IDLE SPECULATIONS: Choirs and Sacred Music

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Monday, June 24, 2013

Choirs and Sacred Music


José de Gallegos Arnossa (1857 - 1917)
The Children`s Choir in Seville
1889
Oil on canvas
44 x 61,5 cm
Real Academia de bellas artes de San Fernando, Madrid


François-Marius Granet (1775-1849)
Intérieur du choeur des Capucins, à Rome
Interior of the Choir of the Capuchins in Rome
c. 1811
Brown ink, black pencil, pen (drawing), wash with brown
8.5 x 15.5 cm
Musée du Louvre, Paris


Pope Pius XII in Musicae Sacrae discussed the orgins of sacred music: singing and the playing of musical instruments particularly the organ

By sacred music he meant music which "may contribute more every day to greater splendor in the celebration of divine worship and to the more effective nourishment of spiritual life among the faithful" 

"6. No one, therefore, will be astonished that always and everywhere, even among pagan peoples, sacred song and the art of music have been used to ornament and decorate religious ceremonies. This is proved by many documents, both ancient and new. No one will be astonished that these arts have been used especially for the worship of the true and sovereign God from the earliest times. Miraculously preserved unharmed from the Red Sea by God's power, the people of God sang a song of victory to the Lord, and Miriam, the sister of Moses, their leader, endowed with prophetic inspiration, sang with the people while playing a tambourine. 
7. Later, when the ark of God was taken from the house of Abinadab to the city of David, the king himself and "all Israel played before the Lord on all manner of instruments made of wood, on harps and lutes and timbrels and cornets and cymbals." King David himself established the order of the music and singing used for sacred worship.This order was restored after the people's return from exile and was observed faithfully until the Divine Redeemer's coming.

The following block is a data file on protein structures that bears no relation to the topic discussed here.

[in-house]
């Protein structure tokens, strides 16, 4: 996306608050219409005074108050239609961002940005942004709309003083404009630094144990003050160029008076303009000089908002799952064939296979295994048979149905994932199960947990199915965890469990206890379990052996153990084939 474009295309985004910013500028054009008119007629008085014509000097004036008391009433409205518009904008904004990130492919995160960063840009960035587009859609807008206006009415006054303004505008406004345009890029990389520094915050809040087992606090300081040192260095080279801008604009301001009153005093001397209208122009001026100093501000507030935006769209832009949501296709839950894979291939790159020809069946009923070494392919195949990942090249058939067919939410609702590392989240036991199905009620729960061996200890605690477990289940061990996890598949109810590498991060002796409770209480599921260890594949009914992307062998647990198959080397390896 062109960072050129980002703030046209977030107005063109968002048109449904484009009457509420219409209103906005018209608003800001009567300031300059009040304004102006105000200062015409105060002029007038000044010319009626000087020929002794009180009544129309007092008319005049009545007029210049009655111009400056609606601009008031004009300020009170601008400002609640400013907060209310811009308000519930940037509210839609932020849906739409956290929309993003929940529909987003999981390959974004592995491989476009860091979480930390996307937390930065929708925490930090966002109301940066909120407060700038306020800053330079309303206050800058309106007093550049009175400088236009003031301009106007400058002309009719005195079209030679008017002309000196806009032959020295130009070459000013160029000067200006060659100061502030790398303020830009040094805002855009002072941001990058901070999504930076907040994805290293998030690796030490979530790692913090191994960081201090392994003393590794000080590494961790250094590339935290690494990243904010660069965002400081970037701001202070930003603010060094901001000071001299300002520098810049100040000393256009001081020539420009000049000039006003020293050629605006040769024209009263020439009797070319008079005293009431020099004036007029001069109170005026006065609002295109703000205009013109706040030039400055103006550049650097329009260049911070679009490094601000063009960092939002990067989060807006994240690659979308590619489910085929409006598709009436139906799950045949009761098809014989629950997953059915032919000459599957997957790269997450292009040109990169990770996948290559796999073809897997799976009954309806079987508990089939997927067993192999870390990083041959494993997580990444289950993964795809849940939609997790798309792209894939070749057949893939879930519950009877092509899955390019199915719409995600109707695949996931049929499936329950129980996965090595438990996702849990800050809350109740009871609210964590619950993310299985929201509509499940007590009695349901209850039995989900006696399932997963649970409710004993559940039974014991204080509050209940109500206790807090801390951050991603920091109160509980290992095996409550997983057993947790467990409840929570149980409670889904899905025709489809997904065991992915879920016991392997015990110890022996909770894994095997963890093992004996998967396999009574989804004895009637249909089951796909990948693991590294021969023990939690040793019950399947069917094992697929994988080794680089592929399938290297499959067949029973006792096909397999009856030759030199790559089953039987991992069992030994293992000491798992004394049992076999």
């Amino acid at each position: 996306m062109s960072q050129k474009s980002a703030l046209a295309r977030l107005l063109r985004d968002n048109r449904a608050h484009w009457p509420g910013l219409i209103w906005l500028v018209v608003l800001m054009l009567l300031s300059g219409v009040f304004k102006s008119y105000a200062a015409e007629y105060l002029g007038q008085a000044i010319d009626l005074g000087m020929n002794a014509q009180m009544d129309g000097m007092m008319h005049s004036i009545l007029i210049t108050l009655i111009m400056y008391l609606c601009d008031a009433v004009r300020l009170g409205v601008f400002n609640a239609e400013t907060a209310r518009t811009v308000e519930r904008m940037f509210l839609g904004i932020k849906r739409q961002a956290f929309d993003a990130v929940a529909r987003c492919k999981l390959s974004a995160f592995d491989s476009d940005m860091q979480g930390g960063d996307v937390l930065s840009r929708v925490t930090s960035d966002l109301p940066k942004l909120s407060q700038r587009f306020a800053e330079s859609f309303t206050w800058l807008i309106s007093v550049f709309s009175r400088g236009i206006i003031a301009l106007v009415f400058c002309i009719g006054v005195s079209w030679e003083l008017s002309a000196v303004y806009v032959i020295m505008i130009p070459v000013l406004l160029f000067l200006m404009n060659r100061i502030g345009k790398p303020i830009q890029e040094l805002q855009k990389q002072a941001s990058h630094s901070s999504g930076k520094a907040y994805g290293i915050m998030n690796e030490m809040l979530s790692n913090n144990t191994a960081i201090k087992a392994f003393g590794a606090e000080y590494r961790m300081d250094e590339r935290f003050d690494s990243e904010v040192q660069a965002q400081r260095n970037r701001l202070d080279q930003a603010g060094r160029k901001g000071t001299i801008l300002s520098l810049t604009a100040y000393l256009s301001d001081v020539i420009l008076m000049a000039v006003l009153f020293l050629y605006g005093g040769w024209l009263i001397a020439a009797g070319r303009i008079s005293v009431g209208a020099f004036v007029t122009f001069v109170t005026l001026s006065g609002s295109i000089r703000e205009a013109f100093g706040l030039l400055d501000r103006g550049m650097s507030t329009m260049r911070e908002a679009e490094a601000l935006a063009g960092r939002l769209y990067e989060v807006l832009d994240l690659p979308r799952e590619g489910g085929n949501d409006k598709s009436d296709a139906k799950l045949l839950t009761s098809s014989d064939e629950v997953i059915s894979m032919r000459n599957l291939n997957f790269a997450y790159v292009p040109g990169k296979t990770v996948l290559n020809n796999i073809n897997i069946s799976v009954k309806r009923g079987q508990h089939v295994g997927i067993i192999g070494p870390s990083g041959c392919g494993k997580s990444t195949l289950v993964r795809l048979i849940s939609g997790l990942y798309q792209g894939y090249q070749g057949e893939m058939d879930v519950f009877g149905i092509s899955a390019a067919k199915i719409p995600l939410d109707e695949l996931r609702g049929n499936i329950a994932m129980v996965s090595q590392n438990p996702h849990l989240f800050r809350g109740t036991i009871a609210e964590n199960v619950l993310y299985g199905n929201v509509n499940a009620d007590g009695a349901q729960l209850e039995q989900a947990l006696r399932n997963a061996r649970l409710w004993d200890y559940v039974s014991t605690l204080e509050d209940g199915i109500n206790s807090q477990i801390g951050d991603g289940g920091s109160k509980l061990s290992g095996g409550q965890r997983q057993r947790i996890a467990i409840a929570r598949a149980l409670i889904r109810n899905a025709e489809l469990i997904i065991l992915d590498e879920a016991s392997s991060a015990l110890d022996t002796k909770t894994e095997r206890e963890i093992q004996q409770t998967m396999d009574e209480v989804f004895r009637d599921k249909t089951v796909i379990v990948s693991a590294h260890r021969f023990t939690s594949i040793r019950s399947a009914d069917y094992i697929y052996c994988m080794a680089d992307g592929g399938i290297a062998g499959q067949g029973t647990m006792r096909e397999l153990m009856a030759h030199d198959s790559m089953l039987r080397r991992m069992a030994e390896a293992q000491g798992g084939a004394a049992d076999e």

8. St. Paul showed us clearly that sacred chant was used and held in honor from the very beginning in the Church founded by the Divine Redeemer when he wrote to the Ephesians: "Be filled with the Spirit, speaking to one another in psalms and hymns and spiritual songs." He indicates that this custom of singing hymns was in force in the assemblies of Christians when he says: "When you come together each of you has a hymn."  
9. Pliny testifies that the same thing held true after apostolic times. He writes that apostates from the Faith said that "this was their greatest fault or error, that they were accustomed to gather before dawn on a certain day and sing a hymn to Christ as if He were God." These words of the Roman proconsul in Bithynia show very clearly that the sound of church singing was not completely silenced even in times of persecution.  
10. Tertullian confirms this when he says that in the assemblies of the Christians "the Scriptures are read, the psalms are sung, sermons are preached." 
11. There are many statements of the fathers and ecclesiastical writers testifying that after freedom and peace had been restored to the Church the psalms and hymns of liturgical worship were in almost daily use. Moreover, new forms of sacred chant were gradually created and new types of songs were invented. These were developed more and more by the choir schools attached to cathedrals and other important churches, especially by the School of Singers in Rome.  
12. According to tradition, Our predecessor of happy memory, St. Gregory the Great, carefully collected and wisely arranged all that had been handed down by the elders and protected the purity and integrity of sacred chant with fitting laws and regulations.  
13. From Rome, the Roman mode of singing gradually spread to other parts of the West. Not only was it enriched by new forms and modes, but a new kind of sacred singing, the religious song, frequently sung in the vernacular, was also brought into use.